Lifestyle and climate change: Ultra-fast fashion undermines global sustainability efforts

The original article was authored by Taylor Brydges, University of Technology Sydney, and published in The Conversation. It has been edited here for length. The views and the research are the author’s own.

The ultra-fast fashion brand Shein (above) lists 1.3 million new products in a year, compared to the combined total of 37,000 new products put out by high-street giants Gap and H&M. Photo courtesy: Instagram/sheinofficial

Since the 1990s, fast fashion has enabled everyday people to buy the latest catwalk trends. But the sheer volume of garments being whipped up, sold and soon discarded is contributing to a global sustainability crisis.

Now, just when the fashion industry should be waking up and breaking free of this vicious cycle, it’s heading in the opposite direction. We’re on a downward spiral, from fast fashion to ultra-fast fashion. The amount of natural resources consumed and waste produced is snowballing.

Ultra-fast fashion is marked by even faster production cycles, blink-and-you’ll-miss-it trends, and poor labour practices.

Brands [in the ultra-fast fashion space] are liberated from the concept of seasonal collections. Instead they are producing garments at breakneck speeds and self-generating microtrends such as balletcore, Barbiecore and even mermaidcore. At the same time, there is limited transparency or accountability around clothing supply chains.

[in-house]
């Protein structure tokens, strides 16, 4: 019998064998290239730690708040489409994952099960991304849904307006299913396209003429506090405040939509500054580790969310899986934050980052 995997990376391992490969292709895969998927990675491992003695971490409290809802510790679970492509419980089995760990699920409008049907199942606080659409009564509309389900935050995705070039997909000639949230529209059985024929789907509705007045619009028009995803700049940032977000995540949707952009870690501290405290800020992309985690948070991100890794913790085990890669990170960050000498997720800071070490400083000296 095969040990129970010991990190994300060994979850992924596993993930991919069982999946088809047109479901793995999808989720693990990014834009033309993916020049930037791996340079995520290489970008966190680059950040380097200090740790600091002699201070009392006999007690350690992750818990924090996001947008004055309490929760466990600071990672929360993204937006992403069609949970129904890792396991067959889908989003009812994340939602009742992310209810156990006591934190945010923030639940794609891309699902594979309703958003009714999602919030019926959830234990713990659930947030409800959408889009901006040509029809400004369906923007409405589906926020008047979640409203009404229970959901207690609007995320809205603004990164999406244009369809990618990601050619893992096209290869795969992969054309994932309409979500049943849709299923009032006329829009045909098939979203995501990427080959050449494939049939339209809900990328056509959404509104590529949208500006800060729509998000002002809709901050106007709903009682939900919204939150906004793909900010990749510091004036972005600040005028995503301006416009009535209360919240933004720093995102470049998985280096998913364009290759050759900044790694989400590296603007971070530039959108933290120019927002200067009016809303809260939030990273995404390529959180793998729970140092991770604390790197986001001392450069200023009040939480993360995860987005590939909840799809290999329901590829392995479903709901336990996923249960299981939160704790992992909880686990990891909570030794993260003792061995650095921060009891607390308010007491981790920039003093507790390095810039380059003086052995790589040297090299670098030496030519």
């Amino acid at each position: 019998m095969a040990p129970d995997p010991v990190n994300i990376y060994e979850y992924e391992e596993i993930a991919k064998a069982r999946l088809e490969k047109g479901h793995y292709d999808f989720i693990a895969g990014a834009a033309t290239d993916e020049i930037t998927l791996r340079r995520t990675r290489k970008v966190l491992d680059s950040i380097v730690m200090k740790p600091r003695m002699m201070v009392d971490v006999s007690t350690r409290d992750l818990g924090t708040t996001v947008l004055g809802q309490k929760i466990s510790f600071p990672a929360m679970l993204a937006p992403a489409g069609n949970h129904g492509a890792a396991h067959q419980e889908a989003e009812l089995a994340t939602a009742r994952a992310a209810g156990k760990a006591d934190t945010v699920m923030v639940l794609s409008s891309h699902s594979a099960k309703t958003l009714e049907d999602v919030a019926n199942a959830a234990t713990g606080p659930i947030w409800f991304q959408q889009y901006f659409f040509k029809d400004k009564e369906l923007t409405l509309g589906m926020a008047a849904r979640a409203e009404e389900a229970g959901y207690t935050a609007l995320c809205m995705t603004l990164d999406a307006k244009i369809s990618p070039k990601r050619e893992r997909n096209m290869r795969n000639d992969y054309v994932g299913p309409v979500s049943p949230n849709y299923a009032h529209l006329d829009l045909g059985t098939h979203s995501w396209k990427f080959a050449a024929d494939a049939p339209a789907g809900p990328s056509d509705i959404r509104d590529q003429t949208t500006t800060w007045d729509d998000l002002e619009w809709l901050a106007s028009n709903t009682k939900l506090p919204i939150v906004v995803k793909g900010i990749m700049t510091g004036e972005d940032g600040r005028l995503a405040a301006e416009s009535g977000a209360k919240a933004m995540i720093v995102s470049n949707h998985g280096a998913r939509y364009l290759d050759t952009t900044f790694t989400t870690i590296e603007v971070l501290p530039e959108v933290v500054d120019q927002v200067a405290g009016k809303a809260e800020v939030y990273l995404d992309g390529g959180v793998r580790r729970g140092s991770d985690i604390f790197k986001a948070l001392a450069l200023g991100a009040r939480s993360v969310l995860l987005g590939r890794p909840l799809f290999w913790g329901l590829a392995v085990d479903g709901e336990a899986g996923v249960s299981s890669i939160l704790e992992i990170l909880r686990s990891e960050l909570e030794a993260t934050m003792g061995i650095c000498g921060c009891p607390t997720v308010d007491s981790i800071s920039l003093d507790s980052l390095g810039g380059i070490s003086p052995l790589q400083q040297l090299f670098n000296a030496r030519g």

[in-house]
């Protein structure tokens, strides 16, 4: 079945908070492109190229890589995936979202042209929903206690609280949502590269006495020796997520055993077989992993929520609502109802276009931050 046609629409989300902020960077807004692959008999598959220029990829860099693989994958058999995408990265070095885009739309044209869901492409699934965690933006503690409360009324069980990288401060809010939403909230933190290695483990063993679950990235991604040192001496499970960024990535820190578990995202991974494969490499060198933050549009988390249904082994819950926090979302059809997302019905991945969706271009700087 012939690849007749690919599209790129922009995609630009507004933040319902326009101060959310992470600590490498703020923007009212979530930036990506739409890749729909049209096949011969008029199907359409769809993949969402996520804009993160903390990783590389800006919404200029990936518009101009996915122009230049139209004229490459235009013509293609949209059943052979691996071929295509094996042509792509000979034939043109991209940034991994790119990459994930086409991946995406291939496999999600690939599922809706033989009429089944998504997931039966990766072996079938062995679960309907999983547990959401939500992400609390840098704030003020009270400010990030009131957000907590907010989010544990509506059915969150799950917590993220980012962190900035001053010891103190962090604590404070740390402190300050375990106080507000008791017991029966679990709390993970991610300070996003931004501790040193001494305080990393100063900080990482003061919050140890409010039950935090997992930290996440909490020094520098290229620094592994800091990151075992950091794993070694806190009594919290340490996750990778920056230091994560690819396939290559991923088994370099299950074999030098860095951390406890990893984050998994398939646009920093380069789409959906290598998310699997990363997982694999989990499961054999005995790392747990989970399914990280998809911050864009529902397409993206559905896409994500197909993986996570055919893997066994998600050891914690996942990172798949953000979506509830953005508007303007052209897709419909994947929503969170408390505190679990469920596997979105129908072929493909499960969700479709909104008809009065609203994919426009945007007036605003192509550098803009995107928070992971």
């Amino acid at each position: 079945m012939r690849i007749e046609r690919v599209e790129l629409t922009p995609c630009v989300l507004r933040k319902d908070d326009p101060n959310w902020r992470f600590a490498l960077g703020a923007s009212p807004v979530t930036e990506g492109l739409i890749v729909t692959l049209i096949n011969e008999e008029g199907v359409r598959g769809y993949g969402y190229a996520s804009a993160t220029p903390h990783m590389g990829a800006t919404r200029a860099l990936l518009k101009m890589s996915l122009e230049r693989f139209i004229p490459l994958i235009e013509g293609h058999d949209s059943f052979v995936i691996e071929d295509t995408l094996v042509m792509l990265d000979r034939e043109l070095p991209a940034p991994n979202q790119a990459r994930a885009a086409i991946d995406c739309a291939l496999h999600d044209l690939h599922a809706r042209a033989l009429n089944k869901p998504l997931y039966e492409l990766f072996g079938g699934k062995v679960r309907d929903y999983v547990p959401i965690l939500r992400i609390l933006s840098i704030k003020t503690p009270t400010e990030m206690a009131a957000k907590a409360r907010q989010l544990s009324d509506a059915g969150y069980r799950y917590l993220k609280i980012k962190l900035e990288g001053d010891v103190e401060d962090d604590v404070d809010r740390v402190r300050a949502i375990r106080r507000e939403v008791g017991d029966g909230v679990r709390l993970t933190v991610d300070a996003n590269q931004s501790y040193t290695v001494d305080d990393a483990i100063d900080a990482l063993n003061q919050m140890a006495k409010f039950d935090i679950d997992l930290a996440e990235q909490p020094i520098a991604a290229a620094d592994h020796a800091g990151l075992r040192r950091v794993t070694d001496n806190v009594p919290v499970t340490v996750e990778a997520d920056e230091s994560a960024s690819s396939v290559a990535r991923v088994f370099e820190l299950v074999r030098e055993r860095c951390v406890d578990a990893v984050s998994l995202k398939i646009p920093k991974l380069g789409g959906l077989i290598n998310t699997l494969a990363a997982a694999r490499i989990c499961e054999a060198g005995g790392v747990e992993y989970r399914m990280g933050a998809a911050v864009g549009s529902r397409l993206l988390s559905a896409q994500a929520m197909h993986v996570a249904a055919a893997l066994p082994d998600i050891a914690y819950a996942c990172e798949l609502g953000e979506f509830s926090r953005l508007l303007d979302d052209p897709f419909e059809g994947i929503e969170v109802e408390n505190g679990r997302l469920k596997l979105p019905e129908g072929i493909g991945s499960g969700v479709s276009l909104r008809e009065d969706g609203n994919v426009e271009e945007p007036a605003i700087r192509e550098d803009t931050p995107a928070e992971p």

The overproduction and consumption of clothing cannot be allowed to continue. Without change, the industry will account for 26 per cent of the world’s carbon budget for limiting global warming to 2°C by 2050.

The fashion industry must take responsibility for its actions. Policymakers also have an important role to play in enabling the necessary shift towards a more responsible and circular fashion economy. And let’s not forget the power of consumers.

No fast fashion
Consumers at a No Fast Fashion rummage sale in France. Screenshot courtesy: Instagram/no_fastfashion

Cheap clothing at what cost?

It was once thought that the pandemic would trigger a transition to a more sustainable fashion industry. Unfortunately, in reality, the industry is getting worse, not better.

Most ultra-fast fashion brands emerged in the late 2010s following the most well-known, Shein, founded in 2008. These online, direct-to-consumer brands exploded in popularity during lockdowns, with Shein holding the title of the world’s most popular brand in 2020.